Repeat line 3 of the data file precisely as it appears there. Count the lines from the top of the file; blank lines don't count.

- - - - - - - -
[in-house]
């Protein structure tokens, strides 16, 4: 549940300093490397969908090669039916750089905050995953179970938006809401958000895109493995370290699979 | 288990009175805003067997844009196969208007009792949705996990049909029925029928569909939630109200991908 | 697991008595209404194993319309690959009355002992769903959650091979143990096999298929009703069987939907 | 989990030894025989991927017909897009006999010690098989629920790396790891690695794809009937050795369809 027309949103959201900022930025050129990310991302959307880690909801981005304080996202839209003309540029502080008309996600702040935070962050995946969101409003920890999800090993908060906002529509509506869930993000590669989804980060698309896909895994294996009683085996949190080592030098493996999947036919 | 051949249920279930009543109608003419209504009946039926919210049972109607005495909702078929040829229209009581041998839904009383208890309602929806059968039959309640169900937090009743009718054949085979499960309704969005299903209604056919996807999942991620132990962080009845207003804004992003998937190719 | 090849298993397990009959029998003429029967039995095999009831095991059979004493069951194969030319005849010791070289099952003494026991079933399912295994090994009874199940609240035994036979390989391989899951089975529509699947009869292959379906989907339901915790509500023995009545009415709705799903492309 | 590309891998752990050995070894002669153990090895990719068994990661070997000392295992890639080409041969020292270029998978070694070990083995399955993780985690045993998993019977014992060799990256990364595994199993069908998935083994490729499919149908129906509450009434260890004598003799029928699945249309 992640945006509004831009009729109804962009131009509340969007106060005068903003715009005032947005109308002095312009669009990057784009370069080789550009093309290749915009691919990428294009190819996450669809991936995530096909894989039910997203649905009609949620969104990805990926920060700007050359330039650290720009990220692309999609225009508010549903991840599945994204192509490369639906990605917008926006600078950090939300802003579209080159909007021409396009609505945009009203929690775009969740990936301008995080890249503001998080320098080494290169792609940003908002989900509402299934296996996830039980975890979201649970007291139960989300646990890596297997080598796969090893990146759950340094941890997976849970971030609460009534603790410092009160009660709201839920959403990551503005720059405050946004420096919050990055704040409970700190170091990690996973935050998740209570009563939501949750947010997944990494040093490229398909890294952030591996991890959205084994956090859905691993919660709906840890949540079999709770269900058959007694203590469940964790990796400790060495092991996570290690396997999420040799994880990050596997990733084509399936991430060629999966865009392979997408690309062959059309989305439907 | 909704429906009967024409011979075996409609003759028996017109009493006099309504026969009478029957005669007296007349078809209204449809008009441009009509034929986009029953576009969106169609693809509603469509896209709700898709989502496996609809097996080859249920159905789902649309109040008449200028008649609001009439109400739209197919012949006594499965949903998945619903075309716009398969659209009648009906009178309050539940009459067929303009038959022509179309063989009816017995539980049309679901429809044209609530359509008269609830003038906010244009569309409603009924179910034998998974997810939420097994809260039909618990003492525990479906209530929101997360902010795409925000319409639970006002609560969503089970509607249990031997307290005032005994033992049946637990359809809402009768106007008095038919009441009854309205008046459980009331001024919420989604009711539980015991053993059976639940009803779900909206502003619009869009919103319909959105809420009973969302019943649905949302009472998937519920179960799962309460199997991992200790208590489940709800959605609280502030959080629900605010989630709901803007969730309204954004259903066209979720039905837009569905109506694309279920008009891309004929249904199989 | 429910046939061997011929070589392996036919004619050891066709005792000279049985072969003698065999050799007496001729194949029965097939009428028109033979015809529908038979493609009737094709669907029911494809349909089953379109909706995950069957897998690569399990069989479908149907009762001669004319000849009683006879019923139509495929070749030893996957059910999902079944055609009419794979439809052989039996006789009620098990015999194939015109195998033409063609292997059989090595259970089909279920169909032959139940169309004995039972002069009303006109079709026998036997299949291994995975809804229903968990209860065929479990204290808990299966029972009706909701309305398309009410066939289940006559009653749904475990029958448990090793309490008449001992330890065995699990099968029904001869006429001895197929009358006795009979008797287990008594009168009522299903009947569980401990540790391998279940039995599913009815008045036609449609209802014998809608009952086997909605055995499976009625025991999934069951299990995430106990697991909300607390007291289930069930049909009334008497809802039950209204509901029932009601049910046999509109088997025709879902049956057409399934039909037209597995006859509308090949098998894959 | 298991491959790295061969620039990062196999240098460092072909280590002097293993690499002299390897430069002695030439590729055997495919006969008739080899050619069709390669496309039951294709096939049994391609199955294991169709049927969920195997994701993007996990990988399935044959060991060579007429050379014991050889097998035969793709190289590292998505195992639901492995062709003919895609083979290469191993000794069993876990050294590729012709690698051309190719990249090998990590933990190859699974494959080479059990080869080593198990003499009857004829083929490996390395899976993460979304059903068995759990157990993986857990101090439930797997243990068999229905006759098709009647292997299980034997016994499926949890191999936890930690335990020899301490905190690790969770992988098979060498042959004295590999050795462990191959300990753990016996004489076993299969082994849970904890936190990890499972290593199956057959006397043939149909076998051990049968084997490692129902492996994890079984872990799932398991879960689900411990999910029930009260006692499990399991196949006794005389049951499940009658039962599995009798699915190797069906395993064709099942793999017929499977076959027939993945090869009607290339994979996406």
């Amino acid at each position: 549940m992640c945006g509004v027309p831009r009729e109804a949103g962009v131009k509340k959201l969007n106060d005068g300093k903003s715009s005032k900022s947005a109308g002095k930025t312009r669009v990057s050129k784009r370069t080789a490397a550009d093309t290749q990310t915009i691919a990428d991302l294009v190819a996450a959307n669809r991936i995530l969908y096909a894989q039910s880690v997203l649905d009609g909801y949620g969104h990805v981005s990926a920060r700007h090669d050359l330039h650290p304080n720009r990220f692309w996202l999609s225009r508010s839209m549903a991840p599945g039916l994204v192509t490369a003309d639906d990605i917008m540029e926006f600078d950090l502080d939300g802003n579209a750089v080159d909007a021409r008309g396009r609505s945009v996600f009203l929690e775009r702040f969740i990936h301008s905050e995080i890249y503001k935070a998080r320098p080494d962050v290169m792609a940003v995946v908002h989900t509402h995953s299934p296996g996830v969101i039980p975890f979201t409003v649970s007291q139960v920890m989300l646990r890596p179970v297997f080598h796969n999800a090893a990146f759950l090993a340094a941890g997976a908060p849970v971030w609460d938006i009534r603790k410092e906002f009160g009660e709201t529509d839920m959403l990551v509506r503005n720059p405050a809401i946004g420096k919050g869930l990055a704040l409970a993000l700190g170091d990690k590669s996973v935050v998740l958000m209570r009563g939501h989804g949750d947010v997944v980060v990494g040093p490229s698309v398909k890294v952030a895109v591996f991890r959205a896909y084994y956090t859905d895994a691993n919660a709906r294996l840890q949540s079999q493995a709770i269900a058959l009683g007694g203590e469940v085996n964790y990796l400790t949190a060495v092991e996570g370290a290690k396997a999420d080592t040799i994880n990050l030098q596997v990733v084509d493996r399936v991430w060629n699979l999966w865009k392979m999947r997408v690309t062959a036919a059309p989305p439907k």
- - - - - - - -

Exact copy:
């Amino acid at each position: 549940m992640c945006g509004v027309p831009r009729e109804a949103g962009v131009k509340k959201l969007n106060d005068g300093k903003s715009s005032k900022s947005a109308g002095k930025t312009r669009v990057s050129k784009r370069t080789a490397a550009d093309t290749q990310t915009i691919a990428d991302l294009v190819a996450a959307n669809r991936i995530l969908y096909a894989q039910s880690v997203l649905d009609g909801y949620g969104h990805v981005s990926a920060r700007h090669d050359l330039h650290p304080n720009r990220f692309w996202l999609s225009r508010s839209m549903a991840p599945g039916l994204v192509t490369a003309d639906d990605i917008m540029e926006f600078d950090l502080d939300g802003n579209a750089v080159d909007a021409r008309g396009r609505s945009v996600f009203l929690e775009r702040f969740i990936h301008s905050e995080i890249y503001k935070a998080r320098p080494d962050v290169m792609a940003v995946v908002h989900t509402h995953s299934p296996g996830v969101i039980p975890f979201t409003v649970s007291q139960v920890m989300l646990r890596p179970v297997f080598h796969n999800a090893a990146f759950l090993a340094a941890g997976a908060p849970v971030w609460d938006i009534r603790k410092e906002f009160g009660e709201t529509d839920m959403l990551v509506r503005n720059p405050a809401i946004g420096k919050g869930l990055a704040l409970a993000l700190g170091d990690k590669s996973v935050v998740l958000m209570r009563g939501h989804g949750d947010v997944v980060v990494g040093p490229s698309v398909k890294v952030a895109v591996f991890r959205a896909y084994y956090t859905d895994a691993n919660a709906r294996l840890q949540s079999q493995a709770i269900a058959l009683g007694g203590e469940v085996n964790y990796l400790t949190a060495v092991e996570g370290a290690k396997a999420d080592t040799i994880n990050l030098q596997v990733v084509d493996r399936v991430w060629n699979l999966w865009k392979m999947r997408v690309t062959a036919a059309p989305p439907k």